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Nepalese Notebook: September 13th, 2014

September 13th, 2014

Upper Jagat 1340m.

The country people are remarkable for their stature and muscle though none of them are very tall.  A boy of no more than 8 or 9 years old came up the trail today carrying a bag of damp sand from the river bottom; it must have been at least 50 pounds and as tall as him because he had to bend over with the tumpline almost perpendicular to the ground to be able to move forward.  Further down we saw the father and another boy filling up more bags to be taken in turn, and these, as we found out, were for house-constructing and repairs.  A woman in the village before, where we stopped for refreshments, spoke in a rather lively tone of voice about how she wanted to have 12 children with her husband, already had 3, and was pushing 31 years old. After we passed the hot springs of Tatopani where we cleansed our hair and face, the more prevalent signs of Tibetan culture began to appear, most notably the women wearing vibrantly coloured aprons of knitted woo…

A Poet's Journal: November 1st, 2013

November 1st, 2013


On this, the day of souls, I was lead by an unknown urge to take up Taylor's Holy Dying, and enamored by the purity of style and expansive learning, I have yet been able to put it down.  Only yesterday had I started an article on the Algonquin Feast of the Dead, and it is with the greatest pleasure that everything since has been enveloped by the stillness of thought.  Eternal glory and eternal doom and the run of faith have all but instilled themselves in the habit of mind, and it is with difficulty that we find ourselves upsetting them in merely going about our daily lives.
Douglas Thornton

A Poet's Journal: October 28th, 2013

October 28th, 2013

In the last moments of sleep this morning a treatise came before my dreaming mind upon the subject of certainty and uncertainty and how we were to distinguish each in our modern world.  The beginning was admirable and had such a sober confidence to it that the rest of the work seemed to take energy from it, but upon waking, my recollection of all the arguments vanished.  It is often quite befuddling to think upon those things we neglect and to ask ourselves the meaning.  For to remain at the beck and call of the mind forces us to consider what kind of person we shall be, whereas if we did not, we would always dream and soon forget that the kind of person we are is bound to the appearance of what we neglect.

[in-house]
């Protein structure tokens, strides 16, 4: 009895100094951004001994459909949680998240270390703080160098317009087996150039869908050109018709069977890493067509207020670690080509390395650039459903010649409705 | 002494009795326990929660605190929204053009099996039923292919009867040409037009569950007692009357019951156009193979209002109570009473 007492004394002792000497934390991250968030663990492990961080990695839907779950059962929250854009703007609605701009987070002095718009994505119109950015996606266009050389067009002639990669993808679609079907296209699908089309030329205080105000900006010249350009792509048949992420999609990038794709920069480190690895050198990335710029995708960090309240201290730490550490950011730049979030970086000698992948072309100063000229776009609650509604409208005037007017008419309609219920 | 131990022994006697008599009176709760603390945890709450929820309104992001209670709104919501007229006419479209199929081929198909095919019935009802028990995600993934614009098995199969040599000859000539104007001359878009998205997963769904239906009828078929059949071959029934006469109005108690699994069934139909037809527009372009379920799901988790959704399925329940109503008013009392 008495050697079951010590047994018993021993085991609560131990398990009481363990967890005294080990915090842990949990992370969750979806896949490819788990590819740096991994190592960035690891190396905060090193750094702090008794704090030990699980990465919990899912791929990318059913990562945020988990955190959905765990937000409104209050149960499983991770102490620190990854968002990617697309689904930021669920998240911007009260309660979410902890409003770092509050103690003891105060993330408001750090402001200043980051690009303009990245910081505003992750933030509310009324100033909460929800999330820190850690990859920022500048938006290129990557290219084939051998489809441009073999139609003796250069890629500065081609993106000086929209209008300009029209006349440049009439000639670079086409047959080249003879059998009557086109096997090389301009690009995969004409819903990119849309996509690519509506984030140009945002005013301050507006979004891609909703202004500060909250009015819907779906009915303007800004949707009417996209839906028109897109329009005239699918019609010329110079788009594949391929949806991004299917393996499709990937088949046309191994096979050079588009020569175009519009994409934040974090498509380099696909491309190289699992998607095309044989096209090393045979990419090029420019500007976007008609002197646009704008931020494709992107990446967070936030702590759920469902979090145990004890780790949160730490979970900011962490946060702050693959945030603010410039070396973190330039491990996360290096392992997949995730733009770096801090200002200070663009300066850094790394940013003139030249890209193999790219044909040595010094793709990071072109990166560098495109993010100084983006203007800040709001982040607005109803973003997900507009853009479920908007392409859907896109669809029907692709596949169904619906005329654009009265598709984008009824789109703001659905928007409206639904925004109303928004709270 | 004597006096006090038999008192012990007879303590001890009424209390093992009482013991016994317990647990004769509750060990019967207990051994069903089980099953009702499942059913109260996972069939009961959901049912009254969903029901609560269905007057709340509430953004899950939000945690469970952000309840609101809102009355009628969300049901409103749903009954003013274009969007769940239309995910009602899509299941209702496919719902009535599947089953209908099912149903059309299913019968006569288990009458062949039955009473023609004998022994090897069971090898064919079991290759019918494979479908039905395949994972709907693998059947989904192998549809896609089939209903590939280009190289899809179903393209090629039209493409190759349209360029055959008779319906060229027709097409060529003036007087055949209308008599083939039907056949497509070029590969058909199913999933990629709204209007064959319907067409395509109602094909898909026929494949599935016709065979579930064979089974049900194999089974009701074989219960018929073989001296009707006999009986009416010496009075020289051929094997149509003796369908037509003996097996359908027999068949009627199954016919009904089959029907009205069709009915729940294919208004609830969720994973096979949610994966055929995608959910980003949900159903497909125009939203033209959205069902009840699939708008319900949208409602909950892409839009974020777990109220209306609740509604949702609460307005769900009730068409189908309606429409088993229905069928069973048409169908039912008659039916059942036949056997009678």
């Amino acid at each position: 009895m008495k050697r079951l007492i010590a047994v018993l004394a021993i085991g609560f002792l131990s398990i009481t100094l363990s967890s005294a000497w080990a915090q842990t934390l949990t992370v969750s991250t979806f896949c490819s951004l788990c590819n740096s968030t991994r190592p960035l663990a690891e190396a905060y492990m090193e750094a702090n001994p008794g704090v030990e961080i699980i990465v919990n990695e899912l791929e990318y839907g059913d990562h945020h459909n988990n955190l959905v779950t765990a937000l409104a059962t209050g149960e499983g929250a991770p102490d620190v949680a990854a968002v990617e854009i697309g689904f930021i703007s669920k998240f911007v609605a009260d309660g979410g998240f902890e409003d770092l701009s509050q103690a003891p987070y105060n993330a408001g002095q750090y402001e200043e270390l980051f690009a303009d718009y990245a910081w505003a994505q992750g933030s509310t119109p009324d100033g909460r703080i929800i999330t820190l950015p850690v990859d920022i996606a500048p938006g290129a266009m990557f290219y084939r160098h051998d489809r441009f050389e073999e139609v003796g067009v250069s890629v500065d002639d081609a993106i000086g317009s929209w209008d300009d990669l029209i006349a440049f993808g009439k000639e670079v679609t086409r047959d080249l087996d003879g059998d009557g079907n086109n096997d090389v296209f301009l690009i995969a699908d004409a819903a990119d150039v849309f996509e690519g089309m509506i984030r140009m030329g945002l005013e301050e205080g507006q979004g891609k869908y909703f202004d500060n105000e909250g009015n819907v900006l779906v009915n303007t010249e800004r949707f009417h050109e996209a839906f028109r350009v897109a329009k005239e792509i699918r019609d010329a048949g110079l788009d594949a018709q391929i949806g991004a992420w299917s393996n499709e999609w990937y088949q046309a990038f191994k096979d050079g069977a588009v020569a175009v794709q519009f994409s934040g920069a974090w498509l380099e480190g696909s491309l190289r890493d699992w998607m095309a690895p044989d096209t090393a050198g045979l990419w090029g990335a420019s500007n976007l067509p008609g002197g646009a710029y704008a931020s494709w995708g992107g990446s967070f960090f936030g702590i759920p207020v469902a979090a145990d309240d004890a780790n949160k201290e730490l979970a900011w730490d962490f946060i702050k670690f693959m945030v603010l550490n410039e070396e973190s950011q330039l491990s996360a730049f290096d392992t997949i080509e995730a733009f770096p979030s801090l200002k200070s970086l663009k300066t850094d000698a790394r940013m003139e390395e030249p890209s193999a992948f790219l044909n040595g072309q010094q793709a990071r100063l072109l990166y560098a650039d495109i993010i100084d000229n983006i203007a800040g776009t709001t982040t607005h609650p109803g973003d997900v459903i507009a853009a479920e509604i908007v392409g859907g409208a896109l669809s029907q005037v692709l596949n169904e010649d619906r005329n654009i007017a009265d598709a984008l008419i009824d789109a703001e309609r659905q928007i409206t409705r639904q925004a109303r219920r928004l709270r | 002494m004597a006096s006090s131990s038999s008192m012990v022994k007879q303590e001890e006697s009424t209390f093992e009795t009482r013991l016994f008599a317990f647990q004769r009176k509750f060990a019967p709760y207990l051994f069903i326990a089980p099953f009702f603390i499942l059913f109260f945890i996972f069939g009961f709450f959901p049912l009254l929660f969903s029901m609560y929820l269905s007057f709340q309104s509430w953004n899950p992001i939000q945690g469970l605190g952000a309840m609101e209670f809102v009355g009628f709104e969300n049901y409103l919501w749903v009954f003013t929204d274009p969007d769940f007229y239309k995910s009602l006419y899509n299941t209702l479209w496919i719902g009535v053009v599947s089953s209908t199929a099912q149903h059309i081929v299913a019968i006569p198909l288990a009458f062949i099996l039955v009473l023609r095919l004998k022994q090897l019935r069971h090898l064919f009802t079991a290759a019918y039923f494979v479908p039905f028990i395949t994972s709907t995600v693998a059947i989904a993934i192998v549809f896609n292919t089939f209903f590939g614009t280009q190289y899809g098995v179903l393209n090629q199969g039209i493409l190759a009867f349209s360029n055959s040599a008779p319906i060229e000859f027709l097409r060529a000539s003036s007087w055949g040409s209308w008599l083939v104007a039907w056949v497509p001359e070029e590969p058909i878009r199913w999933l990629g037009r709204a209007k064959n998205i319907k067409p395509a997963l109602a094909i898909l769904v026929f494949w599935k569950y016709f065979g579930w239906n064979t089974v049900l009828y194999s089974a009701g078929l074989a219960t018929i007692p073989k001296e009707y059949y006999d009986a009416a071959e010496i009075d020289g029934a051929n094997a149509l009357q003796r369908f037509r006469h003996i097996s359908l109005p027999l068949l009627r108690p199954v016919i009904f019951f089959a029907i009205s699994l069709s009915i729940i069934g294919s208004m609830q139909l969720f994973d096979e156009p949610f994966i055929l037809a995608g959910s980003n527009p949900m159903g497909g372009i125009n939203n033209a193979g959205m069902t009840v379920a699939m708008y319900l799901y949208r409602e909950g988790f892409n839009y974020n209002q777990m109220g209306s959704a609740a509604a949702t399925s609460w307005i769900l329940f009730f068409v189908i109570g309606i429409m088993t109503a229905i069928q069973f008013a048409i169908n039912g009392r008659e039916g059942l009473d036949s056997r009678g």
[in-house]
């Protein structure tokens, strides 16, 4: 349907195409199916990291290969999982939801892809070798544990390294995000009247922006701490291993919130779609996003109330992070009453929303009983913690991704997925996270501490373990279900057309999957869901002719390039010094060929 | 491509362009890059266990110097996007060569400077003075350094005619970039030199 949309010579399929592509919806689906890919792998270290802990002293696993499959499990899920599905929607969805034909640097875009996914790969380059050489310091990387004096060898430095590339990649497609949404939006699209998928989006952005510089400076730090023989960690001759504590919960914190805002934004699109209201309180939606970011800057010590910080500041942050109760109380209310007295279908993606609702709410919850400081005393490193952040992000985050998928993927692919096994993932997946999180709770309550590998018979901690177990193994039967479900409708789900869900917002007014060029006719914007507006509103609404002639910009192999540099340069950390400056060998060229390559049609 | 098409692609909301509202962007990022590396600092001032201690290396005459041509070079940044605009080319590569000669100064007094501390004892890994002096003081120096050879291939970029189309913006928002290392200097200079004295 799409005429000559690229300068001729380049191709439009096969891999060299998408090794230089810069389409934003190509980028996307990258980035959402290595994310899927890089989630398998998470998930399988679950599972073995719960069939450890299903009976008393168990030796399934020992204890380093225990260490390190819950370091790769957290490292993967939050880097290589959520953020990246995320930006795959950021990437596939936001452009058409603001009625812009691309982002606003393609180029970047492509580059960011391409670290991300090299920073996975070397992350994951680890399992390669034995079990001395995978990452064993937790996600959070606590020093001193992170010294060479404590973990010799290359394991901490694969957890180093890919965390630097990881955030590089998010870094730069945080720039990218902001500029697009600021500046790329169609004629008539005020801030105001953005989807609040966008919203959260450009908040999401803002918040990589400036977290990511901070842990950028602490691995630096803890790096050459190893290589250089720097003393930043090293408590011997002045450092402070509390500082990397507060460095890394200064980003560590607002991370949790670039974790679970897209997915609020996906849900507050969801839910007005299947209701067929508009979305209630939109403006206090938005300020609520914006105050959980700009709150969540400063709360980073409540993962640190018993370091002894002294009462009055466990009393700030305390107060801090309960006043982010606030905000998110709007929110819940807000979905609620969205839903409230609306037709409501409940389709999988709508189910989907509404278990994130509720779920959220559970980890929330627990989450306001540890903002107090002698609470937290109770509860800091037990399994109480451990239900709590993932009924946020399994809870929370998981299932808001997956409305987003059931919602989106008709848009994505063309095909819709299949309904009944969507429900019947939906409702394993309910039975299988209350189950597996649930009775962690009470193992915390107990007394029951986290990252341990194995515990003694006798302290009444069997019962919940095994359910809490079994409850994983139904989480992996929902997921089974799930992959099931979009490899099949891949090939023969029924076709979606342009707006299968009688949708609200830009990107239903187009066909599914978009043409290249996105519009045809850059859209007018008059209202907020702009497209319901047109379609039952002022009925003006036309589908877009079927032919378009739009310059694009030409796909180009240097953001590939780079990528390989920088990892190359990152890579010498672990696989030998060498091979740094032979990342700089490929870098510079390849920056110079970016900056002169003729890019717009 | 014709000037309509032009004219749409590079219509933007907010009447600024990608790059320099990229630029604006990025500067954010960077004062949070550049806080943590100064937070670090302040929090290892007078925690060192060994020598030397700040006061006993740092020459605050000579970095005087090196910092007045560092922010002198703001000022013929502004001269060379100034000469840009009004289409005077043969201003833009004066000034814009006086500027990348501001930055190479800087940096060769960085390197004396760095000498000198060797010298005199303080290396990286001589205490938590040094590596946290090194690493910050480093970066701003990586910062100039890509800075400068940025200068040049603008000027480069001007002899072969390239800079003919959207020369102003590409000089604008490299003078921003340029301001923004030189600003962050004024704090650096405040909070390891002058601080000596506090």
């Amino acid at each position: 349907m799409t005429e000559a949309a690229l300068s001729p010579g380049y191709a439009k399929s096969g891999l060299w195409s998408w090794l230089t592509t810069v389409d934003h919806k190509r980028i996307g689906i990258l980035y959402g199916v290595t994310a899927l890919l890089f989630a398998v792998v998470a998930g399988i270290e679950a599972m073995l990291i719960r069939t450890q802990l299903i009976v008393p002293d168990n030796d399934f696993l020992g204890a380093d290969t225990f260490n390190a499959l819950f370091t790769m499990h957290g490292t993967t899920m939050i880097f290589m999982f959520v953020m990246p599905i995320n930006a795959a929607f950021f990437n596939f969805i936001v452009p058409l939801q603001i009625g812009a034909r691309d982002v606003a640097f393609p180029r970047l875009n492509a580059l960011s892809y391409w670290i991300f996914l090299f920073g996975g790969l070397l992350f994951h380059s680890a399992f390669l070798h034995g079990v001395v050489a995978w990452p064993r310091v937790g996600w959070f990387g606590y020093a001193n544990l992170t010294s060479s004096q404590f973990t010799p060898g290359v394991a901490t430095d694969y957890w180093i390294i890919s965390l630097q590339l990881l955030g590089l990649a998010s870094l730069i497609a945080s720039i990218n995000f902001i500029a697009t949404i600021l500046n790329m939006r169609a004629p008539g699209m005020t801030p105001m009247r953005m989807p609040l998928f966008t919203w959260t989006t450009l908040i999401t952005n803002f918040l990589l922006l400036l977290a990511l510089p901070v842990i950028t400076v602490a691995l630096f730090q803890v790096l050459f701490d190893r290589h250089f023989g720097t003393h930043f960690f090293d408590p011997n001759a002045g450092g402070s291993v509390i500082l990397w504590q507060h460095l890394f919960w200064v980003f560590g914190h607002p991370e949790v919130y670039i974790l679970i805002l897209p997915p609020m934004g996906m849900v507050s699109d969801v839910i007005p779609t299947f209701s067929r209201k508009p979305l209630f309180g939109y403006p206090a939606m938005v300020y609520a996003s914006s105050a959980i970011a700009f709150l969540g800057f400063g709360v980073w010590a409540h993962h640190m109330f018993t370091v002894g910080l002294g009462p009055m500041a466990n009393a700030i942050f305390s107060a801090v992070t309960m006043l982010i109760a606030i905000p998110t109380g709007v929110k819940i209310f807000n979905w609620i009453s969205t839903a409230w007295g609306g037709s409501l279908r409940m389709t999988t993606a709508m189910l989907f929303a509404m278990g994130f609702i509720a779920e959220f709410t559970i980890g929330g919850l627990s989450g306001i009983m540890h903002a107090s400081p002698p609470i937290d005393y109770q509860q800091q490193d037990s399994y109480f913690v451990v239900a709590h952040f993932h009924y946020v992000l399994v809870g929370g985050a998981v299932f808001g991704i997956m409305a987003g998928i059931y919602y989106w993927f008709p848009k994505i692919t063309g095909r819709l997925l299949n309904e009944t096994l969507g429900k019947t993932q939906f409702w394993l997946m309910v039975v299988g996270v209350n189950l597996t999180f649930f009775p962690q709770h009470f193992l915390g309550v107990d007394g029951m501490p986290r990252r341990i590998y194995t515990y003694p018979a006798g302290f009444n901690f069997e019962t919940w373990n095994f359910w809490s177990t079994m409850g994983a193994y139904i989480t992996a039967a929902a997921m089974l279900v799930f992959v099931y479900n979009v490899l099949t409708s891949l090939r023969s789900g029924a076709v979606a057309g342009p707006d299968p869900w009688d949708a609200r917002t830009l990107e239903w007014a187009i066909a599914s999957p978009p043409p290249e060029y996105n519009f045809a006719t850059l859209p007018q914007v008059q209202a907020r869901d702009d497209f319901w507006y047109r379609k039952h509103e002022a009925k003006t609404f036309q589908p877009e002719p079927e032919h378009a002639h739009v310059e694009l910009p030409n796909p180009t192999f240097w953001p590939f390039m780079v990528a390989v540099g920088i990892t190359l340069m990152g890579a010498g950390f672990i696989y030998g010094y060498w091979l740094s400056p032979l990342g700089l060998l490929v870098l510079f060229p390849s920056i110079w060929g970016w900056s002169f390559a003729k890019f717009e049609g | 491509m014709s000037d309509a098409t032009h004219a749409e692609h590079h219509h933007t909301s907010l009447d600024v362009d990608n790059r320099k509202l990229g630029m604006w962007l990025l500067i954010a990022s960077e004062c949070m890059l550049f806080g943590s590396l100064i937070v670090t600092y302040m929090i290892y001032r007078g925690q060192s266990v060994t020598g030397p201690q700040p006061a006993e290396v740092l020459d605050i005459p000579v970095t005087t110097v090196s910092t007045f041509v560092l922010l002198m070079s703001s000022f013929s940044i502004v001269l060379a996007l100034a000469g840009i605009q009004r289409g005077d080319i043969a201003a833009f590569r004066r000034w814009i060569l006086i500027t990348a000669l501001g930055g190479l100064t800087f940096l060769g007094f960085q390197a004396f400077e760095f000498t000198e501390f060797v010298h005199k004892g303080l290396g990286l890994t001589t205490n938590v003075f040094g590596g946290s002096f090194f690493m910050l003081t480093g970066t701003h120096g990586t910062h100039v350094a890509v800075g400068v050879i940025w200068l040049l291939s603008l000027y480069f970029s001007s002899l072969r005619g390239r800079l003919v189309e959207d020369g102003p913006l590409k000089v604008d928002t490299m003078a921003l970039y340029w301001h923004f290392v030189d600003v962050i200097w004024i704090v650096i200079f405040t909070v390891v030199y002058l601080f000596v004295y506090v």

Douglas Thornton

A Poet's Journal: October 25th, 2013

October 25th, 2013

Found a pair of goat horns on the trail today so massive and weather-beaten as to make one think of an old satyr bounding across ridges and hiding in the crevices of mountains.  All the hawthorn berries have gone from the trees, but the holly vibrantly red, for the two seem not to grow far from each other in these parts.  A resin taken from a pine of some sort a few days ago has finally tempted me to chew on it, and the texture, like a soft candy at first, soon turns to the consistency of gum, but the flavor lasts longer and is much more agreeable.  The south wind has died down after two extremely windy days, and somewhat cooler; the fish flash against the bottom of the river at low tide.  Low, slanted sun-rays--a wonderful, autumnal feel to the day.
Douglas Thornton

A Poet's Journal: October 23rd, 2013

October 23rd, 2013

Reading is never so great as when it is inherent in the other senses of the body.  What I mean is, there is often a music echoing around us, for the most part cumbersome and annoying, but never far from mixing with our tasks, so that what had started in a bitter dissonance of thought, now draws us into an unexpected world of confirmation.  In the hours of reading this music begins to draw away, leaving the words to settle upon the dying rhythm, and finding entrance into the story, gives a clear and distinct voice to the path of imagination, only then opening the inevitable charms of the work before us.
Douglas Thornton